Redbird Takes Flight
At the Piper booth Wednesday morning, Jerry Gregoire of Redbird Simulation took delivery of a new Seminole painted in the company's swirling red livery. As you've probably read, Redbird has an intriguing project underway in San Marcos, Texas to basically re-invent flight training by basing it heavily on flight simulation.
Gregoire said Redbird has graduated about 20 students from the program and early indications are that it takes fewer hours and fewer dollars to earn the private in this type of program than it does grinding out all of the training in an airplane. In a podcast interview we did with him after the Seminole acceptance, he said from zero to private costs $9500, with about 33 hours in the airplane and 50 in the sim. While ten grand is hardly what I would call cheap, Gregoire says it's just a little more than half of the national average of $17,000 for the private.
I'd like to see a little more data on this, but I suspect the potential is there to drive costs down further or to simply make the training more effective because Redbird is carefully collecting biometric data to gain a clearer understanding not just of what students are learning, but how. They plan to use their new Seminole as a flying laboratory to collect data on how this innovative new training approach is working. Gregoire, by the way, is one of the straightest shooters in GA that I've encountered and this program is truly innovative. We'll see if it has legs. Meanwhile, if you're at the show, get over and see the Redbird booth. They've got one of their sims set up.
What Customer Service?
I ran into former AOPA prez Phil Boyer early Wednesday morning, happily stalking the grounds like the lucky tourist he has become. Our conversation evolved to a discussion of how various FBOs handle the customer experience. Many do this well, but many, well, you know the story.
Boyer mentioned the Cutter FBOs in the southwest, where he pulled into one and was given concierge service. "I wasn't flying a jet and they don't know me from Adam," he said. As I do, he makes a point to buy courtesy fuel, at least, to support this kind of welcome customer care.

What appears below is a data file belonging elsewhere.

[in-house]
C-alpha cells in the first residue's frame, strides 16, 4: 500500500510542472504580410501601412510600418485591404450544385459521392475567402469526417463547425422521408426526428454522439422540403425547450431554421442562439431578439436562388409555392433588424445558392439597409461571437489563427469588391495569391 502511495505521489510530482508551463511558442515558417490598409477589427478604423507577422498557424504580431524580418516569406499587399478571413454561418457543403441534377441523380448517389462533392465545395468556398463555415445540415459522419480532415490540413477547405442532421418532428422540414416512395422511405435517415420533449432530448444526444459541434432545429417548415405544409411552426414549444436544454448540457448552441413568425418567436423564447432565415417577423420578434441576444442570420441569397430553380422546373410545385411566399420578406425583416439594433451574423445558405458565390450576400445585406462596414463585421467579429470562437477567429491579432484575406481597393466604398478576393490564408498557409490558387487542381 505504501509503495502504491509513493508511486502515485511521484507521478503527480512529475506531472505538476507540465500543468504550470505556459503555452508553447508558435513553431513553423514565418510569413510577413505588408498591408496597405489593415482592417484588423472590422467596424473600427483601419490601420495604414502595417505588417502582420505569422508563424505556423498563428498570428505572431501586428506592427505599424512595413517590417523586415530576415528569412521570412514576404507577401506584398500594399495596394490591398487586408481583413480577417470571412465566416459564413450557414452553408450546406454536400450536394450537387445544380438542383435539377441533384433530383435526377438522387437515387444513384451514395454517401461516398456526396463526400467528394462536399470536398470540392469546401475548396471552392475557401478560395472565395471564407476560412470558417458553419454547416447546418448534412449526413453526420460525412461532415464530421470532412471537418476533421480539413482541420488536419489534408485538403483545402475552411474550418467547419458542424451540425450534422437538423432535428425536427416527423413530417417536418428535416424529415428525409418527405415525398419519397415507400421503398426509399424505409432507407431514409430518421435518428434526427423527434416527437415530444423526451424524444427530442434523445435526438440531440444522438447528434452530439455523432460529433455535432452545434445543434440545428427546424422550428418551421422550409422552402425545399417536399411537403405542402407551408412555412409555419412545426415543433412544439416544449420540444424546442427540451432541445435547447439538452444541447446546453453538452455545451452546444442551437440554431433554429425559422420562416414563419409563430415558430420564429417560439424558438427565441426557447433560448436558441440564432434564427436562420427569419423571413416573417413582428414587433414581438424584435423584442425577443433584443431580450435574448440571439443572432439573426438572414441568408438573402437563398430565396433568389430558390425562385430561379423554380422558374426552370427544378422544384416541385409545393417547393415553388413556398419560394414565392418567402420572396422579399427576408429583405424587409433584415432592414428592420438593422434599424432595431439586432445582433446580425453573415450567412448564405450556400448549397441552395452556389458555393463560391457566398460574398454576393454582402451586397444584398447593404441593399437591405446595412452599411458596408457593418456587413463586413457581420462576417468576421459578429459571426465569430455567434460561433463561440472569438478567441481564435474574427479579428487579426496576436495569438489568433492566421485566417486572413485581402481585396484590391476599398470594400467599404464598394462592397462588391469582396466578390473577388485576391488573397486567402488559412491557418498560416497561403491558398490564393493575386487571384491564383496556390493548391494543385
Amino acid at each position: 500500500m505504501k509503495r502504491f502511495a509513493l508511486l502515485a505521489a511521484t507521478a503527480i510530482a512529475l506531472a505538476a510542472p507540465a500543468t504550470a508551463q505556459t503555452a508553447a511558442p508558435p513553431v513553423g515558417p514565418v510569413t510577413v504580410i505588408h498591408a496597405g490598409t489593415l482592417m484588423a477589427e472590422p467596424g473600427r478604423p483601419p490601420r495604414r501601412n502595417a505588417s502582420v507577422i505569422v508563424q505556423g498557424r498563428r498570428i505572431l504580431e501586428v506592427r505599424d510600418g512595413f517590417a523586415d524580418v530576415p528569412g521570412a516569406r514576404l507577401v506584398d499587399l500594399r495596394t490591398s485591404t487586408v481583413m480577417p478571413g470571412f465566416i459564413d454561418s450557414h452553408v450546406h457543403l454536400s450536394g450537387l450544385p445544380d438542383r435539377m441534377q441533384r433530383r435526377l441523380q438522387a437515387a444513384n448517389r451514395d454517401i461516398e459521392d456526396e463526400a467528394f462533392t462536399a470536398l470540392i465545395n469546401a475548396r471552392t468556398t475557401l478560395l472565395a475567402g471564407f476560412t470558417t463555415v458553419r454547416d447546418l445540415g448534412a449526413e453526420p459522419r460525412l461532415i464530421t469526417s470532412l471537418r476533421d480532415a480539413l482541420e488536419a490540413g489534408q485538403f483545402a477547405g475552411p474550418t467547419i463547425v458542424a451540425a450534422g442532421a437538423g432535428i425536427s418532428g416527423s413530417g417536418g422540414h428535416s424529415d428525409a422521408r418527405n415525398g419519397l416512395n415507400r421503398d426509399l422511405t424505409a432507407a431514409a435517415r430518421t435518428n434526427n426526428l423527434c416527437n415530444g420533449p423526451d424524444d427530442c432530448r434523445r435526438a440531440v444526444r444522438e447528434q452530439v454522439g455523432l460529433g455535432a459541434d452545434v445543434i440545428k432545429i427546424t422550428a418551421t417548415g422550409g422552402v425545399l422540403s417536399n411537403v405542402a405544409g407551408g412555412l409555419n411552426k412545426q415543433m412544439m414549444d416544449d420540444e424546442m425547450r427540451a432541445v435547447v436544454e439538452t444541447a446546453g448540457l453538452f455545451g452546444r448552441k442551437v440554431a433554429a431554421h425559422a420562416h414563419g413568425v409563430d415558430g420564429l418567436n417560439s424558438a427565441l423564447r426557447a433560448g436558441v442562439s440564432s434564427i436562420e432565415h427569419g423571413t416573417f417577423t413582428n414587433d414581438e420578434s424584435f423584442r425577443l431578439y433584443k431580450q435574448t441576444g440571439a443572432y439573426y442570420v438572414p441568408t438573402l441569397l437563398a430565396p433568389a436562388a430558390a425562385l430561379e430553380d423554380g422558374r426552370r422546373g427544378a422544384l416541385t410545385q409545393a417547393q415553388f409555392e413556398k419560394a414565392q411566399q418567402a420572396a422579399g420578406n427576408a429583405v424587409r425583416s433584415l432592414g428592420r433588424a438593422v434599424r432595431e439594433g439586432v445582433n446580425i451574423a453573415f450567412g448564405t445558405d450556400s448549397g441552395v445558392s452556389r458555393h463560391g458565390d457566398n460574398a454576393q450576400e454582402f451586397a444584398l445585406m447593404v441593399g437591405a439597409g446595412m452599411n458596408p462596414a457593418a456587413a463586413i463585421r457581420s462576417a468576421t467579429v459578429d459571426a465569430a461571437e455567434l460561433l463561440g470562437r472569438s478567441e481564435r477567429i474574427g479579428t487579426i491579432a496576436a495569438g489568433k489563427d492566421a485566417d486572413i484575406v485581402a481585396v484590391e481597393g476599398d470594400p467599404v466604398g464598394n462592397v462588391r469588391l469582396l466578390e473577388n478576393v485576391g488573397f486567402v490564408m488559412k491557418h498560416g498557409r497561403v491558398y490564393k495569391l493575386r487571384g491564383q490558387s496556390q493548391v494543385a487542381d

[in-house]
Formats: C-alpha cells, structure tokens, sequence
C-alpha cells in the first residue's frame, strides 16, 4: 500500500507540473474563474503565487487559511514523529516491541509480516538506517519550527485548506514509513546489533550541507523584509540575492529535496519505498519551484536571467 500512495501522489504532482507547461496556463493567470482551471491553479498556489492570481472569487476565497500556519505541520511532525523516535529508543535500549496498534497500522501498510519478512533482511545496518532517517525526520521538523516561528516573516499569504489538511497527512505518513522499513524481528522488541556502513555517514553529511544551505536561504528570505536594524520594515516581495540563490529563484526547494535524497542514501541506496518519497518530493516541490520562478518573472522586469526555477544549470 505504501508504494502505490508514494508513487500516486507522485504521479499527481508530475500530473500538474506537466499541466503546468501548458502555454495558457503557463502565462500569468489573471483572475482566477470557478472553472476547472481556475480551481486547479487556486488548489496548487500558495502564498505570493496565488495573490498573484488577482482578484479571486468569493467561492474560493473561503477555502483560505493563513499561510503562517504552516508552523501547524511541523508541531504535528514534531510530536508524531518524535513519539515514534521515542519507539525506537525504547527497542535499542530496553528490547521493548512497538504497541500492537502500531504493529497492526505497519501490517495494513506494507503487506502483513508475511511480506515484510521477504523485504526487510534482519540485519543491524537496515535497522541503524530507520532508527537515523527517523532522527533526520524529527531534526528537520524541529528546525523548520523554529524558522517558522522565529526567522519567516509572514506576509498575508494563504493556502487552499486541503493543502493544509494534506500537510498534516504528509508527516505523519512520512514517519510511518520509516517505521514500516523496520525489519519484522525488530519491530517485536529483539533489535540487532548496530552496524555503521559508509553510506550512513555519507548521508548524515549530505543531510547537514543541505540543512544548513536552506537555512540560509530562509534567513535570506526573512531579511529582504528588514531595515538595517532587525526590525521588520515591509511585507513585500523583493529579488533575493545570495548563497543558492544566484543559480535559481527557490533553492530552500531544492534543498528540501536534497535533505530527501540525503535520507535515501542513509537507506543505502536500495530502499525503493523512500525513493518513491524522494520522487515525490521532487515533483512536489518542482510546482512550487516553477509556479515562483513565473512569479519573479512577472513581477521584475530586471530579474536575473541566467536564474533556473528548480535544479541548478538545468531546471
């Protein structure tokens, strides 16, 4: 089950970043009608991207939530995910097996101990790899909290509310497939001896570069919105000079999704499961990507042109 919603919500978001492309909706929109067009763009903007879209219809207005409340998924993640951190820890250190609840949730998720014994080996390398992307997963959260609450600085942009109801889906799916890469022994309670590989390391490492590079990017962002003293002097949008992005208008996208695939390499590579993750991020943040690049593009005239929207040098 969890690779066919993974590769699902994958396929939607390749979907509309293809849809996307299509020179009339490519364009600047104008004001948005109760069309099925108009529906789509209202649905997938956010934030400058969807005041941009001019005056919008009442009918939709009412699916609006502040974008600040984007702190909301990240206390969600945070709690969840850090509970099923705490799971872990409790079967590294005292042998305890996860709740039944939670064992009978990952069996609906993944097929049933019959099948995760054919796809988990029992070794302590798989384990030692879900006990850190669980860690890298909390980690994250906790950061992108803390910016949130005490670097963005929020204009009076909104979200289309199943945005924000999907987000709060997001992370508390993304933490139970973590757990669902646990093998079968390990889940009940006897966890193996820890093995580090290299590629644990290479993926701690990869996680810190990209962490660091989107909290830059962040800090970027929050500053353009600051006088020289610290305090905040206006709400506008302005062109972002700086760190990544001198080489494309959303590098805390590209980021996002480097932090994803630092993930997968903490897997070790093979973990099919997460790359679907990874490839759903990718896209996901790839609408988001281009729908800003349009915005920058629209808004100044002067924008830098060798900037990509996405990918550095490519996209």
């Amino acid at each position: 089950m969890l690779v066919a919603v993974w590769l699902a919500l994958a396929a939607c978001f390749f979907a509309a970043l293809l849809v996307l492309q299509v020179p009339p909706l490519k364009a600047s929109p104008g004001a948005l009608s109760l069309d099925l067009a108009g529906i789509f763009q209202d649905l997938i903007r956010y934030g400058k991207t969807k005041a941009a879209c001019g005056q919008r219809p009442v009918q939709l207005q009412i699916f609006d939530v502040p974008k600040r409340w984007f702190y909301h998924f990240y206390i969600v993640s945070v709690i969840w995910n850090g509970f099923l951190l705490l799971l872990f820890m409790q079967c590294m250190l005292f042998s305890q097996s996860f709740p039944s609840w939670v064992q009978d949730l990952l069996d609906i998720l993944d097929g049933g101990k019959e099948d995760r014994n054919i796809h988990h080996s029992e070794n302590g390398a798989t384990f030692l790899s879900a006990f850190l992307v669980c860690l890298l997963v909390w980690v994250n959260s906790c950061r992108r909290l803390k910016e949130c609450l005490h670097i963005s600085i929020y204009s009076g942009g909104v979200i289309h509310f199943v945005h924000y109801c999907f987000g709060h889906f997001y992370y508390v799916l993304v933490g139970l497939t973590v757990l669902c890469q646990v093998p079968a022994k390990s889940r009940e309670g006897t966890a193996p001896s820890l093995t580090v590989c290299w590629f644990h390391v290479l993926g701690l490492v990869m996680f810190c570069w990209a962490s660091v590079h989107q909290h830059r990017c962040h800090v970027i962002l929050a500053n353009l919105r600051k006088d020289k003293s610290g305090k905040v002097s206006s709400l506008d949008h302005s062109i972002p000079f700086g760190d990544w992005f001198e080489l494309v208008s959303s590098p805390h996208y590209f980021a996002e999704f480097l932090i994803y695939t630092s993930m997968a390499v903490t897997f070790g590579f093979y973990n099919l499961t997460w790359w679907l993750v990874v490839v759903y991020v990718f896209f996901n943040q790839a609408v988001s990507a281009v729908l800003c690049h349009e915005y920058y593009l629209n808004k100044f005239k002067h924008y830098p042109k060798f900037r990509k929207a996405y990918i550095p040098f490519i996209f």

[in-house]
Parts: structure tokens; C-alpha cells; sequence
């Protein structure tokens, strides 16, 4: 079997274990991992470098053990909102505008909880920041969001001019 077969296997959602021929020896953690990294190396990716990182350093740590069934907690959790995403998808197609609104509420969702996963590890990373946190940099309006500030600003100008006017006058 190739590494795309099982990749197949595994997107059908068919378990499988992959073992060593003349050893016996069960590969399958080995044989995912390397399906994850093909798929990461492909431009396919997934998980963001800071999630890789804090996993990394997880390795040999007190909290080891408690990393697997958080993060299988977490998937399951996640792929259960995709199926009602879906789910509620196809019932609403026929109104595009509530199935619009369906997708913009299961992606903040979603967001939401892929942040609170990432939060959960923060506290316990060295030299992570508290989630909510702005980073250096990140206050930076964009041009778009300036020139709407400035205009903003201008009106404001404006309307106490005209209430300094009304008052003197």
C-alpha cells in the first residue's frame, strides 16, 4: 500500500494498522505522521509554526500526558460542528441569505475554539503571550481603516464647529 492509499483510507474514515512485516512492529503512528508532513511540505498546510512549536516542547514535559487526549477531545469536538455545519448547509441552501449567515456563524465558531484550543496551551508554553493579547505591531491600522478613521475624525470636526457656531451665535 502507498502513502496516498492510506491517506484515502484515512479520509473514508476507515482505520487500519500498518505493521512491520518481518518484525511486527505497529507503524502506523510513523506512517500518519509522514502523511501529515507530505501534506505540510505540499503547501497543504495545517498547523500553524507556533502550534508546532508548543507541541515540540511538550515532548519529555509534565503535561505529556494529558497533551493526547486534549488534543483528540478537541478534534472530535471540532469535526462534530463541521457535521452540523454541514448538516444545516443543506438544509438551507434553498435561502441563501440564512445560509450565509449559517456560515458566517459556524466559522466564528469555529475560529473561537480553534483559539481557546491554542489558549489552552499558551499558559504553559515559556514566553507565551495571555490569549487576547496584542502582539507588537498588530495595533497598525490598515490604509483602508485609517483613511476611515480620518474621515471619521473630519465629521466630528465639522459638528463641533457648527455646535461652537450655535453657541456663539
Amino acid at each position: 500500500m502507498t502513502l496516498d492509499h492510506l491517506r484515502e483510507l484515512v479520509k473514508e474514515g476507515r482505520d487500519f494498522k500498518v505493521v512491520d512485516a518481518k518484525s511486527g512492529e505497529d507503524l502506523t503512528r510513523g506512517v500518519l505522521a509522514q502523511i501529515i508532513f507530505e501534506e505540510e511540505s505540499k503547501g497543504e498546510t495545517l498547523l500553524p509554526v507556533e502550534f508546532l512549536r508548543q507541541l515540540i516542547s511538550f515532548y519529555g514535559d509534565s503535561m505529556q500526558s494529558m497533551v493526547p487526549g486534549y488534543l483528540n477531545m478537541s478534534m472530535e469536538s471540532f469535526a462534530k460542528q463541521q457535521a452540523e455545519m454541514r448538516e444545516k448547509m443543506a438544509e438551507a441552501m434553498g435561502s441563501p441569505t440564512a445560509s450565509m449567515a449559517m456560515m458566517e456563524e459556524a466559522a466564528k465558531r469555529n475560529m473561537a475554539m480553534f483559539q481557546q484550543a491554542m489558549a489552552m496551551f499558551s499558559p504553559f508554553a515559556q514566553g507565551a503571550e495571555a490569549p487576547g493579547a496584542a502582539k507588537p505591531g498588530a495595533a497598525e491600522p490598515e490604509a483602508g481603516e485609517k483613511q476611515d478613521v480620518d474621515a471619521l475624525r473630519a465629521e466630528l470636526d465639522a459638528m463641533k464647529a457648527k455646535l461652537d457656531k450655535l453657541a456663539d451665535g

My personal favorite story is Showalter Flying Service at Orlando Executive. A few years ago, I flew our Mooney up there to cover NBAA, figuring I'd be parked in the hinterlands and would have to drag my stuff across the ramp to the ground transportation.
Nope. In the middle of this crazy busy show, they pulled me right up in front of the FBO door, tossed out a red carpet and helped me unload the airplane. They then towed the Mooney to a tiedown and reversed the process when I left. I can't recall if they had a ramp fee, but if they did, it was well worth it for than kind of service. Our should I say common courtesy?
I wish my home airport, Venice, Florida, would emulate it. Companies frequently fly in to show airplanes for flight trials or for interviews and video work. Even though there's a vast open and usually unoccupied expanse of concrete right next to the FBO, my colleagues are usually parked as far from the door as possible. I know why they do this. They're keeping the ramp open for the bizjets that arrive and buy bags of gas. I get that. Those airplane pay more and should get more. But given the size of the ramp, it sure seems like even a humble little piston aircraft deserves a little corner of it.
From my personal list of things to improve at Sun 'n Fun, the lead item is to move the media center back closer to the show grounds. For many years, it has been in the Seaplane Pilots Association building at the far eastern edge of the display area. This year, it's in the Davis Center at the far west edge of the grounds. It's a long hike from anywhere.